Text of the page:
Iowa can seem such a mythical place. That crossed my mind as I took in the Keegan Theatre’s top-notch production of the bittersweet, mystical romance of The Bridges of Madison County. Sure, Bridges is sentimental in its outlook, but no more so than say the male-oriented movie Field of Dreams, also set in the cornfields of a mythical Iowa–a movie in which a man gets to play catch one more time with his long-deceased dad among other deeply melancholy, tear-inducing moments (at least for me).
As cast, directed and choreographed by Kurt Boehm, the Keegan production is a look at what some may consider better days in America, at least as concocted with the music and lyrics by Jason Robert Brown (The Last Five Years, Parade) and book by Marsha Norman, based upon the mega-hit novel by Robert James Waller.
The Iowa of Bridges has no bombast. It is sweetly gauzy. There is a tight sense of community. A strong sense of place. A commitment to family, and making sacrifices for the well-being of children. All this, if one is white. All this if being an outsider living in the American heartland is being a WWII war bride from Italy who comes to Iowa with her ex-GI husband to help run a farm and have children. Her most obvious outsider status: speaking with a slight accent. It is a lovely, gauzy sense of what America was, what Iowa may be–and definitely a look backwards.
Boehm’s casting choices for the three lead characters are impeccable and far beyond their voices and acting talents. The casting of the luminous, beautifully voiced Susan Derry as an unmoored woman named Francesca was a masterstroke. Derry conveys such deep emotive power with her plaintive soprano voice, dark eyes and the way she carries herself, first as a weary woman, missing passion in her life.
How does Derry do this? Well, in the manner in which she asserts herself in a community in which sameness and not making waves is the way of the world. And in several scenes, just taking off her shoes to show she is not leaving her home but is staying, even with an unexpected gentleman caller in her presence. Or the way her dresses and hairstyles change over time. (Costume Designer is Alison Samantha Johnson).
The two male leads cast by Boehm have this Bridges take on a mature, caring quality. This is no steamy production but way deeper, rooted somewhere in characters this side of what they may have been one before. They are men with two different visions of living life; of how to love Francesca.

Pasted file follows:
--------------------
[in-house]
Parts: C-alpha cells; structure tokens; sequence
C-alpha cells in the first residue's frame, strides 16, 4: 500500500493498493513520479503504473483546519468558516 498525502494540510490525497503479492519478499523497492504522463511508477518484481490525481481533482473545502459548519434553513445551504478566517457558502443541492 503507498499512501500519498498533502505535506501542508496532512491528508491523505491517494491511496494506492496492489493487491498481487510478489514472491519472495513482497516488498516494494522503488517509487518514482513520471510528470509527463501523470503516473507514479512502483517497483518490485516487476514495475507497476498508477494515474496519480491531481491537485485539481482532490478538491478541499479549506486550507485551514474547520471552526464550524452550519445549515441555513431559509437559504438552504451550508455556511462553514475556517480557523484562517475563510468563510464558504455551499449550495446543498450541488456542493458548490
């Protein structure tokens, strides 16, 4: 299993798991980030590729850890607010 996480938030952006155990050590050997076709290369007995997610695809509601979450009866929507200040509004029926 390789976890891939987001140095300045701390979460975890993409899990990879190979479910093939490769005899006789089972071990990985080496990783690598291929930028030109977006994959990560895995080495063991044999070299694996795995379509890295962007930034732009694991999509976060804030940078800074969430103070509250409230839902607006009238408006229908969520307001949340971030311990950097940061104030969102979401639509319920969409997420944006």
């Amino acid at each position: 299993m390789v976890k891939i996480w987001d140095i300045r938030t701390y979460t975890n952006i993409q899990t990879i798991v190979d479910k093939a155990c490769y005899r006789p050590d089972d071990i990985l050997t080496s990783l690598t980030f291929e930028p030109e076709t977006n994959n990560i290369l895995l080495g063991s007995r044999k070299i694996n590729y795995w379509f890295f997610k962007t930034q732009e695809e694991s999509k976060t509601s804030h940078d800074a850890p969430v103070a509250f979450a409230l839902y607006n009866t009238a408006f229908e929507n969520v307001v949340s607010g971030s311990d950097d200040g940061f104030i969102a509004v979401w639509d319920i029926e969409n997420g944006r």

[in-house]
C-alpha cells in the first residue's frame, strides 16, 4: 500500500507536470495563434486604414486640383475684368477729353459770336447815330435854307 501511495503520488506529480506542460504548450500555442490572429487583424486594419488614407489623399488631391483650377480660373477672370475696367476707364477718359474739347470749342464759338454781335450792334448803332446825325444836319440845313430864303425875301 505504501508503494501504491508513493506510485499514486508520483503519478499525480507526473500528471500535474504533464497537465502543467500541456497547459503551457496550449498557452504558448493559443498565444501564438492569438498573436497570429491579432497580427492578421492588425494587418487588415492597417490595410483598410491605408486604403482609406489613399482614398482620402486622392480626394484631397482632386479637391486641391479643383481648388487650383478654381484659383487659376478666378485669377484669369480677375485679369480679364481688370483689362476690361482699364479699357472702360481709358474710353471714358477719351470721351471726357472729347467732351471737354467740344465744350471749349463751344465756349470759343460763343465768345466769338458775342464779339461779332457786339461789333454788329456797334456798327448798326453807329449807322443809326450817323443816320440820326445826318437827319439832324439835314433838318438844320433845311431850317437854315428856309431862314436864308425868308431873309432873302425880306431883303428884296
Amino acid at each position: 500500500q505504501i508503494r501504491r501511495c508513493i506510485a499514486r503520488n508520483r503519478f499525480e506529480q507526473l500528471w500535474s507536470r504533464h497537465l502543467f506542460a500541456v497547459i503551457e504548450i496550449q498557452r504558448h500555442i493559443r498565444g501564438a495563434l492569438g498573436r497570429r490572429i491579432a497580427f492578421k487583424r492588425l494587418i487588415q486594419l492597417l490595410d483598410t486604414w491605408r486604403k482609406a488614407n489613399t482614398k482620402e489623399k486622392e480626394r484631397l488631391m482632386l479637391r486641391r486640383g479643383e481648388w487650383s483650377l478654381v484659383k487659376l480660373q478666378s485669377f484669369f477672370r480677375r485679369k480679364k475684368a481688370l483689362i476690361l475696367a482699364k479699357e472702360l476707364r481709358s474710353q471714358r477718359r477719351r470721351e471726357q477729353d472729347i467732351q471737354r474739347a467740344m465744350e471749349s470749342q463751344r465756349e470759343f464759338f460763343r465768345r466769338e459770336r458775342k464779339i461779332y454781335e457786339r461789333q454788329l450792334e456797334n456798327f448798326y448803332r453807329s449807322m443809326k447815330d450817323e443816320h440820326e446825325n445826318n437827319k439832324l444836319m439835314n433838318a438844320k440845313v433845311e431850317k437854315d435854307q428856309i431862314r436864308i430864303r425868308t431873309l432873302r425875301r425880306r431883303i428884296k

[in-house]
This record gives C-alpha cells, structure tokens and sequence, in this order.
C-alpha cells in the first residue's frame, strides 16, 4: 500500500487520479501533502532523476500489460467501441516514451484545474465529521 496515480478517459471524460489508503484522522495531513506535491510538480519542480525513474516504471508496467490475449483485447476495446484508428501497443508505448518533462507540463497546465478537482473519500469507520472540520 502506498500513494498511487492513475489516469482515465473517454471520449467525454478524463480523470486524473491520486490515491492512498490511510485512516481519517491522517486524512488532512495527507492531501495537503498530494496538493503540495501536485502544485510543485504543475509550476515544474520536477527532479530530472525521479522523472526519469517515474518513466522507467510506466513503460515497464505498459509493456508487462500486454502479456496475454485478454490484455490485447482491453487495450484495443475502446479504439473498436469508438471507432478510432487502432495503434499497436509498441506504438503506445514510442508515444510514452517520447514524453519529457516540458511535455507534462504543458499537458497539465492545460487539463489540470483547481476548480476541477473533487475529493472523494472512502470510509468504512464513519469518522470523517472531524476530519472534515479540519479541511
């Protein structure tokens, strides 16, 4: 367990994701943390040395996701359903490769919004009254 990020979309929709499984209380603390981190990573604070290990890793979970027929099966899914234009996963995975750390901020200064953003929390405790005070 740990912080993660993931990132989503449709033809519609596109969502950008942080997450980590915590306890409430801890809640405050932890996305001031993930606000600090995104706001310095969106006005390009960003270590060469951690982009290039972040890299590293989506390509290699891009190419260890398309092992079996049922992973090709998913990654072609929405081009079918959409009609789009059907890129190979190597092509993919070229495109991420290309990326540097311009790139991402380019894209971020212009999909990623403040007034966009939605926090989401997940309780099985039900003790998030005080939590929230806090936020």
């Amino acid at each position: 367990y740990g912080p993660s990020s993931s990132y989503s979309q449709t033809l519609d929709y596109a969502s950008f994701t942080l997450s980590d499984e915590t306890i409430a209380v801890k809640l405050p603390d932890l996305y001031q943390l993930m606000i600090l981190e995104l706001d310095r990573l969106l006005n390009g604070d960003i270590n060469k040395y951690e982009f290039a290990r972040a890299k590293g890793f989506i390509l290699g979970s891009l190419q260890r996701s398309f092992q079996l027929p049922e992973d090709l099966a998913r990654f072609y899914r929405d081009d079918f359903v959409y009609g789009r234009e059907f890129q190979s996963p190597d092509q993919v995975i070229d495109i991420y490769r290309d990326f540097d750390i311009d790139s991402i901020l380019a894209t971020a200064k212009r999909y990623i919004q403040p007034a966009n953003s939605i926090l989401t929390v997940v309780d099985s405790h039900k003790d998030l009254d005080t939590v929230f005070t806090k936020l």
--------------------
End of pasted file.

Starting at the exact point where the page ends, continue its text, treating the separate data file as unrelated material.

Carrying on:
A beaten-down husband named Bud (Chad Wheeler) with responsibilities sings this paean to his wife from “Something from a Dream”–
“And to me she’s still like something from a dream.
And to her, I’m like the guy who keeps the lights turned on”
And a rolling stone of a wandering photographer named Robert (Dan Felton) who never stays anywhere very long, sings this ode to Francesca in “One Second and a Million Miles”–
“For the first time in my life,
I am not outside the moment
With a camera in between me and the world”
Keegan’s production of Bridges is one of cocooning into restrained love with cuddles, snuggles, hugs and the glow from mature connections between lonely, lost people. It a production of adrift people asking if there is more for them? Keegan’s take is of love as a life jacket to save drowning people. Lust is subdued.
Yet for me, the bones of the musical are sappy and tame. I began to wonder how might any production of Bridges move forward into the uncharted territories we are in at this moment in time? For instance, would different casting with not all White actors make a difference with the “What if” type questions Bridges asks an audience to consider? What if say, the photographer character of Robert was cast by a POC? So, after you see the show, please let me know–what do you think?
The Bridges of Madison County is a musical full of love, sympathy, and compassion. As produced, it is about a certain kind of people known today as the World War II Greatest Generation. As Act II came into more focus, I began to fidget with this. I wondered if Robert was Francesca’s long sought, long-term soul mate or just a character she needed for just a moment in time, to remember herself, to awaken herself. For me, Derry’s Francesca was worthy of better than a rolling stone like Robert. Wasn’t Francesca of the generation of feminists that Betty Friedan wrote about in The Feminine Mystique?
Let me end with this note. One of Francesca’s last lines is, “But what is true is that we loved, and that I loved and that I love and I will always love and love is always better.” could have come off as way too sweet to me. Then I decided her line was a precursor to Lin-Manuel Miranda’s Tony speech about love.
Running time: Two hours and 30 minutes, with one intermission.
The Bridges of Madison County plays through September 2, 2018, at The Keegan Theatre—1742 Church Street NW, Washington, DC. For tickets, call the box office at (202) 265-3767, or purchase them online.
Note: For another take on Keegan’s production of The Bridges of Madison County, read Em Skow’s review.